China's nomination of Halcyon as the purchaser of the defendant- vessel from the shipyard. The shipyard was obviously aware of the same as the shipyard and Halcyon were contracting parties. Paragraph 6 of the affidavit refers to the information given to the said Nathan Wheeler by his company's corporate search sub- contractors. The search pertains to the details from the Government agency to the effect that the said Wang Weidong is the legal representative of the company holding 80% of the shares therein. Paragraph 7 again refers to a conversation between the said Nathan Wheeler and an unnamed person from Global Maritime Shipping, China (GMS). He states that he was informed by this person that GMS were the technical managers of the vessel and were paid by Tongli China. Apart from the fact that no details in that regard have been furnished, it must be remembered that Tongli China were the commercial managers of the defendant-vessel and their having made payment, therefore, would not establish their ownership of the vessel. In short, the affidavit of Nathan Wheeler does not assist the plaintiff in establishing it's case that Tongli China was the owner of the defendant-vessel.
127. The plaintiff does not appear to have pursued its allegation that the Protection & Indemnity Insurance Coub (P&I) cover from 26th April, 2010, if revealed, would show Tongli China as the legal assured and reflect Tongli China's interest in the defendant-vessel. The Certificate of Entry was disclosed. It shows Halcyon as the legal assured. It shows Halcyon also as the registered owner and Eastshine Limited as the bareboat charterer. The document also shows Tongli China as a co-assured in view of it being the commercial manager. Thus, the document itself supports the defendant and not the plaintiff. Subsequent Certificates of Entry of the P & I Club are to the same effect. In view thereof, it is not necessary to consider the affidavit of one Ms. Catherine Zhao filed on behalf of the defendant in support of the contention that a commercial manager such as Tongli China is entitled to become a co-assured. A subsequent certificate of February, 2011 deletes Tongli China's name even as the commercial manager in view of Halcyon having terminated the BBC on 31st January, 2011. This Certificate of Entry records the mortgage in favour of Sumitumo Bank.
In view of the nature of the documents, it is not necessary to refer to the commentary in the work "Introduction to P & I" by 127 NMS196.11
Christopher Hill, IInd Edition, Pages 17 and 18. Suffice it to state that the documents, at one stage relied upon by the plaintiff, does not support it.
128. Similarly, the plaintiff had alleged that the Hull & Machinery Insurance Policy, if disclosed, would reveal that the assured thereunder was Tongli China. The policy has since been disclosed by Halcyon. It shows Eastshine and Halcyon as the co-assured. The Hull & Machinery Insurance Policy also shows Halcyon to be the "ship owner".
129. Mr.Narichania's reliance upon clause 45.1.5 of the BBC in this regard is also well founded. It reads as under :- "45.1.5 the Charterers shall procure that the policies and/or entries in respect of the insurances against marine and war risks are, in each case, endorsed with the interest of the Owners to the effect that: (i) payment of a claim for a Total Loss of the Vessel will be made to the Owners; and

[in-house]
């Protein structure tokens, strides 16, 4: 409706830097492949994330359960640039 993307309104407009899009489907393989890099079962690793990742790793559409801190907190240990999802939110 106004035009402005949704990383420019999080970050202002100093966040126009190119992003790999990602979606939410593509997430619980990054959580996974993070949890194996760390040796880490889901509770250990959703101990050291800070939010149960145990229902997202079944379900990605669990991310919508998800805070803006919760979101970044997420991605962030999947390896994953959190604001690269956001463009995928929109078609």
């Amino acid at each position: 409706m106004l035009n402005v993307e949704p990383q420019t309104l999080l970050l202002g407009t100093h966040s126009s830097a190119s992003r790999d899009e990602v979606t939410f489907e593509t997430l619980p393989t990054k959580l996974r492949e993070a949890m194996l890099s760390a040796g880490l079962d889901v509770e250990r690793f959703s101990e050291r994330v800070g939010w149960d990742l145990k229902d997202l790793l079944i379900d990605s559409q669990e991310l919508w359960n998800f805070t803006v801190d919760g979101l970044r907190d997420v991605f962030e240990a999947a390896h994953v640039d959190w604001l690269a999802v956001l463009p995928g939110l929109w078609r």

(ii) payment in respect of a claim which is not a 128 NMS196.11
Total Loss of the Vessel shall, subject to the proviso hereto, be made to the Charterers
who shall apply the same to make good the
loss and fully repair all damage and
otherwise maintaining the Vessel in accordance with their obligations hereunder
Provided however (a) that no such claims as
are payable in respect of a major casualty
(that is to say a claim or the aggregate of
the claims exceeds seventy-five thousand
Dollars (US$75,000) inclusive of any
deductible (or the then equivalent in any
other currency) shall be paid to the
Charterers without the prior written consent
of the Owners, and (b) that all such sums
shall be payable as aforesaid only until such time as the Owners may otherwise direct to
the contrary following a Termination Event
whereupon all such sums shall be paid to
the Owners or to the Mortgagee as the
The clause is self explanatory. Every part of the clause indicates Halcyon's ownership of the vessel. I would only highlight that in case of total loss of the vessel, payment is to be made to Halcyon. If Eastshine was the owner, in such a case, the clause would have required the payment to be made to it.
130. The reliance upon Sea Webs Report is now not material in view of the plaintiff not pressing at this stage the contention that Halcyon is the alter ego of Tongli China. In any event, the document does not even show Halcyon as a subsidiary of Tongli China though it shows another company as a subsidiary of Tongli China.
131. Mr.DeVitre submitted that Halcyon has made inconsistent statements and taken inconsistent stands at various stages of these proceedings and also disclosed the facts in driblets. In particular, Halcyon initially stated that it had no connection with Tongli China, that Tongli China was not connected with the defendant vessel in any manner and that Tongli China had not paid the sale consideration for the defendant-vessel. Halcyon had initially denied that Tongli China was the manager of the defendant-vessel and asserted that the vessel was always managed and operated by Halcyon.
132. Mr.Narichania stated that Halcyon never made a false statement. He stated that Halcyon only averred that Tongli China was not the manager of the defendant-vessel. In other words, Halcyon 130 NMS196.11